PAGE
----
The 2018 Oxford Word of the Year isn't nice, it's toxic

LONDON (AP) — What single word best captures the tone of the past year? Oxford Dictionaries says it's "toxic."

Oxford University Press monitors changes in the English language and each year selects a word that catches the annual mood.

Its lexicographers said Thursday that "toxic" grew into "an intoxicating descriptor for the year's most talked about topics."

Beyond its literal sense, people also employed it to describe relationships, politics and habits.

The word beat other shortlisted possibilities, including gas-lighting ("manipulating someone by psychological means into accepting a false depiction of reality or doubting their own sanity") and orbiting ("the action of abruptly withdrawing from direct communication with someone while still monitoring, and sometimes responding to, their activity on social media").

Toxic succeeds last year's word of the year, youthquake, which recognized the millennial generation's power.

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Indonesia aims to banish toxic waste from Citarum river
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Indonesia aims to banish toxic waste from Citarum river

Environmental activist Deni Riswandani holds up cups of water from the Citarum river (R) and water from a tributary which runs through an area densely populated with textile factories (L) where the two meet near Majalaya, south-east of Bandung, West Java province, Indonesia, January 26, 2018.

(REUTERS/Darren Whiteside)

A fisherman operates his boat at the mouth of the Citarum river north-west of Muara Gembong, West Java province, Indonesia, February 22, 2018. 

(REUTERS/Darren Whiteside)

A worker collects sand from the bottom of the Citarum river in order to make bricks, near Majalay, south-east of Bandung, West Java province, Indonesia, January 26, 2018. 

(REUTERS/Darren Whiteside)

An Indonesian soldier burns trash collected from the banks of the Citarum river during a clean-up operation, south of Bandung, West Java province, Indonesia, February 13, 2018. 

(REUTERS/Darren Whiteside)

Men guide a boat carrying sand past where a section of the Citarum river is joined by a polluted tributary which runs through an area densely populated with textile factories near Majalaya, south-east of Bandung, West Java province, Indonesia, January 26, 2018.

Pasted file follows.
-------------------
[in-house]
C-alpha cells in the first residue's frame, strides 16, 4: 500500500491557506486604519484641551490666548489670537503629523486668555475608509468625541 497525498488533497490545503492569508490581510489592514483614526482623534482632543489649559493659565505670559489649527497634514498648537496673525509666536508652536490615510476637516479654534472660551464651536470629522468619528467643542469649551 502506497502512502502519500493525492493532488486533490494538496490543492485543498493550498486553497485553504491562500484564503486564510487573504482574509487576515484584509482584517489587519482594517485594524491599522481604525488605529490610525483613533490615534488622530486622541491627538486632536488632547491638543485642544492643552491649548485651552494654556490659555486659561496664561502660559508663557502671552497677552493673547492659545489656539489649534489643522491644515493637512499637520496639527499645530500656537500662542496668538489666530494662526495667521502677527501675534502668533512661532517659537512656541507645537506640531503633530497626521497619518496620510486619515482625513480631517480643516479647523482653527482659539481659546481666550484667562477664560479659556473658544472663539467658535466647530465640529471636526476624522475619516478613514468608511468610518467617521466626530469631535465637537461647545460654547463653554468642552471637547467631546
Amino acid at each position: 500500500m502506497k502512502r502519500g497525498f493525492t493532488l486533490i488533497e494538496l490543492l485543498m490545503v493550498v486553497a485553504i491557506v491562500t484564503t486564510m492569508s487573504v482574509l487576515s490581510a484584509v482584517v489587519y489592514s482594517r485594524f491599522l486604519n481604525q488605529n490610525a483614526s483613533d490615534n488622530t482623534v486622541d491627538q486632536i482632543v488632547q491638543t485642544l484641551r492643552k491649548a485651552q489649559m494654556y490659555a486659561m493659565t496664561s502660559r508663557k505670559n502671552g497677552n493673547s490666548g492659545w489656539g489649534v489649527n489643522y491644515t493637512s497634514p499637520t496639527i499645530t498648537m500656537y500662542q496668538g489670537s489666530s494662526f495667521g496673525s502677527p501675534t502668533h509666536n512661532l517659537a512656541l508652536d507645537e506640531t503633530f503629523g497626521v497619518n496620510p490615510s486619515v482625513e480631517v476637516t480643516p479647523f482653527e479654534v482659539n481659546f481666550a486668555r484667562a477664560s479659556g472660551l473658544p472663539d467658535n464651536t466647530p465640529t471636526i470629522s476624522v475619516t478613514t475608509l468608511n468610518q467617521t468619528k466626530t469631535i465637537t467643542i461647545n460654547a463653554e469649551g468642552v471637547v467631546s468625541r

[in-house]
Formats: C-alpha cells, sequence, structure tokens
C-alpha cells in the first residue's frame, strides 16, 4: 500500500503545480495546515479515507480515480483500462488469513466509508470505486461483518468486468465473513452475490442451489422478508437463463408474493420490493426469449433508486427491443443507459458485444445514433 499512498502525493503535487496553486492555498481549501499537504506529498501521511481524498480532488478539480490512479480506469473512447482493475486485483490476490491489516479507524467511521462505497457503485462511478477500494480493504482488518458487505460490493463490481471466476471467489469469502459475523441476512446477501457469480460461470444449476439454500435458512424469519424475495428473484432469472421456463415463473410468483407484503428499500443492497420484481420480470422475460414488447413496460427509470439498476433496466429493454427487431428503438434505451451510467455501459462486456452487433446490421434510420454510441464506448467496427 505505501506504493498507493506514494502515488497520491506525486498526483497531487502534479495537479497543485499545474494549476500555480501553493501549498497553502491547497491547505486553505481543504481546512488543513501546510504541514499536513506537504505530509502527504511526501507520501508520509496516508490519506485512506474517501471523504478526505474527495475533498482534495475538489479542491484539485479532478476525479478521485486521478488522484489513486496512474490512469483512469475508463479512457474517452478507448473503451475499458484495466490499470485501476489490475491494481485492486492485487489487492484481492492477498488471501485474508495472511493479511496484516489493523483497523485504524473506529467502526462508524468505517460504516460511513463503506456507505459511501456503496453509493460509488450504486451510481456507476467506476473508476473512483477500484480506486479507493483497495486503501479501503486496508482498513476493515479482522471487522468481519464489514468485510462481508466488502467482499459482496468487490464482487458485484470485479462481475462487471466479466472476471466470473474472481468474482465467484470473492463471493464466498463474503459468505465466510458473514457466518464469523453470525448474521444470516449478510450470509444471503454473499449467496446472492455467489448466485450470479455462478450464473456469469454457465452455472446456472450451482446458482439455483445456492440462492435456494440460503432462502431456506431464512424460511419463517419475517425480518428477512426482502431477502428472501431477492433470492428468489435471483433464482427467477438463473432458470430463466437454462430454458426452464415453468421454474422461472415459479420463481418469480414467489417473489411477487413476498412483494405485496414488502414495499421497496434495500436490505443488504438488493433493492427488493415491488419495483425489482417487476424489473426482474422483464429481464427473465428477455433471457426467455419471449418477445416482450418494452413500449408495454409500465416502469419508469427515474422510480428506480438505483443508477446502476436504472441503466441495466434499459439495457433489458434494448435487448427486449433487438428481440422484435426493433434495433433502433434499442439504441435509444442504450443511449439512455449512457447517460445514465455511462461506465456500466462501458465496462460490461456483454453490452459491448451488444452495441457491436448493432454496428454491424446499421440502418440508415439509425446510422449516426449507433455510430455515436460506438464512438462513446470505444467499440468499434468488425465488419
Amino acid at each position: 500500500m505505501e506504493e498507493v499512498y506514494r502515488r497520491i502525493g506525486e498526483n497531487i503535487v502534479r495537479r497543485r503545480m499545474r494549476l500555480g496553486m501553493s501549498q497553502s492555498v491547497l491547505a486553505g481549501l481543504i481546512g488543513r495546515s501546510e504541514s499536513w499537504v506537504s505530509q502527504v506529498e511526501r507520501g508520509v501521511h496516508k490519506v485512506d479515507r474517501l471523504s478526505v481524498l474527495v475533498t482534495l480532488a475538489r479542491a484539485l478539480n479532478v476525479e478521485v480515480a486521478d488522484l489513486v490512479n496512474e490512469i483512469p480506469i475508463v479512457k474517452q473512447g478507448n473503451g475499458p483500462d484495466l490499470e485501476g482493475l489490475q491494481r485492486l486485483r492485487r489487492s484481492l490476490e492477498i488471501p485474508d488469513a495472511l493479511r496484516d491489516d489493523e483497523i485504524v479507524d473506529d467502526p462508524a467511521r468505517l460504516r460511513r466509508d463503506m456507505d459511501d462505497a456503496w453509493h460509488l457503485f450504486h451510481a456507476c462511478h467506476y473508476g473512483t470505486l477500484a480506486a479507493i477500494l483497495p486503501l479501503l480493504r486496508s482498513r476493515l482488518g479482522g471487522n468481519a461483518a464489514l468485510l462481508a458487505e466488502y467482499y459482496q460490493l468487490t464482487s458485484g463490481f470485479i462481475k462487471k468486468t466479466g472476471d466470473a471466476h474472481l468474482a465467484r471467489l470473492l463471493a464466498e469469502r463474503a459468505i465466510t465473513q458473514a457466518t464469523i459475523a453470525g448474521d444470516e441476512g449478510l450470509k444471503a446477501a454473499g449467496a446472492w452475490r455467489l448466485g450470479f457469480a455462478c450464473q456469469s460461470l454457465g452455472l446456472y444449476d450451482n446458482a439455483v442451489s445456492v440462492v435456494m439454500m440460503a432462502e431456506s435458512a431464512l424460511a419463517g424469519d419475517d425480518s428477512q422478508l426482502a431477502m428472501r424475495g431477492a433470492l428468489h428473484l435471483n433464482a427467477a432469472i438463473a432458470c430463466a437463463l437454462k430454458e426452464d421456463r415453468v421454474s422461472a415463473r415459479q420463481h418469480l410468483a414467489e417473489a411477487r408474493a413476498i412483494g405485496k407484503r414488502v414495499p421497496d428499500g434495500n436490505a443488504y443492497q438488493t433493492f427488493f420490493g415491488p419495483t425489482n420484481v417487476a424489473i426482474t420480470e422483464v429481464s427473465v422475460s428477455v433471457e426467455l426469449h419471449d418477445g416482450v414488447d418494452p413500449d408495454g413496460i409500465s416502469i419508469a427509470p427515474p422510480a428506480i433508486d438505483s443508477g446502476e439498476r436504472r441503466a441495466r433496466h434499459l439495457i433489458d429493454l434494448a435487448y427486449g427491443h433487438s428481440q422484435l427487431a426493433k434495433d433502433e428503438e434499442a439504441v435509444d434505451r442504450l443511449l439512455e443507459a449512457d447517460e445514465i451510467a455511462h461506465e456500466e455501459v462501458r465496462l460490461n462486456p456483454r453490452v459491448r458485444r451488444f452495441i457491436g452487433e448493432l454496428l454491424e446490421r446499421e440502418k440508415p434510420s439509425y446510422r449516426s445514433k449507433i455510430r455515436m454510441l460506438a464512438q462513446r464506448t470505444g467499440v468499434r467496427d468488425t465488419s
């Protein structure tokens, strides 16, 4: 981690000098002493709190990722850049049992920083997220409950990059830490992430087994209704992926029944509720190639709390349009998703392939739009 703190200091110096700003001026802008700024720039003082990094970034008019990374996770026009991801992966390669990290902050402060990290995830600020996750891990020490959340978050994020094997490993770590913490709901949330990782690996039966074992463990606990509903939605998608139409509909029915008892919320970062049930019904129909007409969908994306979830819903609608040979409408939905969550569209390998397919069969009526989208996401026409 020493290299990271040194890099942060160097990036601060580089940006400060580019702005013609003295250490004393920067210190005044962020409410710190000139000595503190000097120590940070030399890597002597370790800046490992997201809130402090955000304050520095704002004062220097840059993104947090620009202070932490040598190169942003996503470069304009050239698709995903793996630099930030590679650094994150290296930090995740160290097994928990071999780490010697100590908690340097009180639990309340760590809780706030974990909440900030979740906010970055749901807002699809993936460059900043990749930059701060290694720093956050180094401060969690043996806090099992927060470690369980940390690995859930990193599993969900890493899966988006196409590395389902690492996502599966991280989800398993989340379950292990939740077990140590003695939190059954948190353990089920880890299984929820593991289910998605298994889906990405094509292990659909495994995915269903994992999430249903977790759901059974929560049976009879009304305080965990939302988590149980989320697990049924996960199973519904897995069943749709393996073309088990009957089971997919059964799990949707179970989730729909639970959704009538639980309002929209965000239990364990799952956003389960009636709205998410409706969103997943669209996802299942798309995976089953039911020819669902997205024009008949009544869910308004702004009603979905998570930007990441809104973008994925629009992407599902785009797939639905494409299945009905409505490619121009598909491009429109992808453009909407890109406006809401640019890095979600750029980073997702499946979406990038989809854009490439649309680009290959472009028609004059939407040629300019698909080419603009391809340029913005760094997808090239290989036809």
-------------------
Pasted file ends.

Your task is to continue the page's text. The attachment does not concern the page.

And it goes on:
(REUTERS/Darren Whiteside)

Rolls of cloth are stacked in the warehouse of a textile factory which has its own water treatment facilities located near the Citarum river in Majalaya, south-east of Bandung, West Java province, Indonesia, February 14, 2018. 

(REUTERS/Darren Whiteside)

Farmers plant rice close to the Citarum river near Muara Gembong, West Java province, Indonesia, February 22, 2018. 

(REUTERS/Darren Whiteside)

A woman and a child wash on the porch of a house located near the mouth of the Citarum river north-west of Muara Gembong, West Java province, Indonesia, February 22, 2018. 

(REUTERS/Darren Whiteside)

Students walk through rice fields located in Majalaya, a town densely populated with textile factories, south-east of Bandung, West Java province, Indonesia, January 25, 2018. 

(REUTERS/Darren Whiteside)

An Indonesian soldier cuts away garbage wrapped around the propeller on a pontoon boat during a clean-up operation along the Citarum river, south of Bandung, West Java province, Indonesia, February 13, 2018. 

(REUTERS/Darren Whiteside)

Indonesian soldiers work during a clean-up operation along the Citarum river, south of Bandung, West Java province, Indonesia, February 13, 2018. 

(REUTERS/Darren Whiteside)

Ferrymen guide a boat across the Citarum river, south-east of Muara Gembong, West Java province, Indonesia, February 22, 2018. 

(REUTERS/Darren Whiteside)

A farmer works in a rice paddy near a stream which flows into the Citarum river, in the mountains south of Bandung, near Pacet, West Java province, Indonesia, February 24, 2018. 

(REUTERS/Darren Whiteside)

Floating fish farms are seen on the Jatiluhur Reservoir, part of the Citarum river basin, near Purwakarta, West Java province, Indonesia, February 15, 2018. 

(REUTERS/Darren Whiteside)

A woman uses her mobile phone while walking in flood waters after heavy seasonal rains caused the Citarum river to flood in Dayeuhkolot, south of Bandung, West Java province, Indonesia, February 23, 2018. 

(REUTERS/Darren Whiteside)

Waste water at a textile factory is treated before being released into a stream that joins the Citarum river in Majalaya, south-east of Bandung, West Java province, Indonesia, February 14, 2018.

(REUTERS/Darren Whiteside)

A woman pushes her scooter down a flooded street after heavy seasonal rains caused the Citarum river to flood in Dayeuhkolot, south of Bandung, West Java province, Indonesia, February 23, 2018.

(REUTERS/Darren Whiteside)

Women wash clothes in water from a tributary of the Citarum river in Majalaya, a town densely populated with textile factories, south-east of Bandung, West Java province, Indonesia, January 25, 2018.

(REUTERS/Darren Whiteside)

Women board a small boat used as a ferry to cross the Citarum river south-east of Bandung, West Java province, Indonesia, February 8, 2018. 

(REUTERS/Darren Whiteside)

A woman sells salt water fish from the Java Sea near her roadside stand next to the Citarum river south-east of Muara Gembong, West Java province, Indonesia, February 22, 2018. 

(REUTERS/Darren Whiteside)

Men fish at a polluted tributary, which runs through an area densely populated with textile factories and where it joins the Citarum river, near Majalaya, south-east of Bandung, West Java province, Indonesia, February 14, 2018. 

(REUTERS/Darren Whiteside)

A fisherman sails his boat at the mouth of the Citarum river north-west of Muara Gembong, West Java province, Indonesia, February 22, 2018. 

(REUTERS/Darren Whiteside)

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